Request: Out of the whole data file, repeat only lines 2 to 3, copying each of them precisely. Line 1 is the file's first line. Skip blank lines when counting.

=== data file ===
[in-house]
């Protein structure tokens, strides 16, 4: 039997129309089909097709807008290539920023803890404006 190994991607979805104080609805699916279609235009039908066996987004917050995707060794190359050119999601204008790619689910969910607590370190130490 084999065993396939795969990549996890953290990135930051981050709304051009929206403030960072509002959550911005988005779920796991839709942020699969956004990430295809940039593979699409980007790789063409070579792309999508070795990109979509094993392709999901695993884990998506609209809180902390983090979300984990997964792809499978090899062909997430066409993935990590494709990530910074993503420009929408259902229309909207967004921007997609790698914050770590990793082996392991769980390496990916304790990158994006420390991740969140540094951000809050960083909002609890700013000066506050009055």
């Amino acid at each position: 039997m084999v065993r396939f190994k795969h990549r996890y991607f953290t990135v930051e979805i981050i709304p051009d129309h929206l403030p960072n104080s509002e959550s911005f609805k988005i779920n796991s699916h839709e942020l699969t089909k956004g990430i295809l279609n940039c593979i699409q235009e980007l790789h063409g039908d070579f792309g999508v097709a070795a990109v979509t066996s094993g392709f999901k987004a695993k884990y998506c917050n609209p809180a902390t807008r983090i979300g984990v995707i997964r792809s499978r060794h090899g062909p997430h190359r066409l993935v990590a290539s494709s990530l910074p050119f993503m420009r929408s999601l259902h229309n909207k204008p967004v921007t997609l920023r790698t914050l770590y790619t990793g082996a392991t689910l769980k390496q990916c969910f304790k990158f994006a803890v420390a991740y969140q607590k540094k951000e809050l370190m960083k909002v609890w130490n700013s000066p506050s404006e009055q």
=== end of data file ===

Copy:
């Protein structure tokens, strides 16, 4: 039997129309089909097709807008290539920023803890404006 190994991607979805104080609805699916279609235009039908066996987004917050995707060794190359050119999601204008790619689910969910607590370190130490 084999065993396939795969990549996890953290990135930051981050709304051009929206403030960072509002959550911005988005779920796991839709942020699969956004990430295809940039593979699409980007790789063409070579792309999508070795990109979509094993392709999901695993884990998506609209809180902390983090979300984990997964792809499978090899062909997430066409993935990590494709990530910074993503420009929408259902229309909207967004921007997609790698914050770590990793082996392991769980390496990916304790990158994006420390991740969140540094951000809050960083909002609890700013000066506050009055």
């Amino acid at each position: 039997m084999v065993r396939f190994k795969h990549r996890y991607f953290t990135v930051e979805i981050i709304p051009d129309h929206l403030p960072n104080s509002e959550s911005f609805k988005i779920n796991s699916h839709e942020l699969t089909k956004g990430i295809l279609n940039c593979i699409q235009e980007l790789h063409g039908d070579f792309g999508v097709a070795a990109v979509t066996s094993g392709f999901k987004a695993k884990y998506c917050n609209p809180a902390t807008r983090i979300g984990v995707i997964r792809s499978r060794h090899g062909p997430h190359r066409l993935v990590a290539s494709s990530l910074p050119f993503m420009r929408s999601l259902h229309n909207k204008p967004v921007t997609l920023r790698t914050l770590y790619t990793g082996a392991t689910l769980k390496q990916c969910f304790k990158f994006a803890v420390a991740y969140q607590k540094k951000e809050l370190m960083k909002v609890w130490n700013s000066p506050s404006e009055q």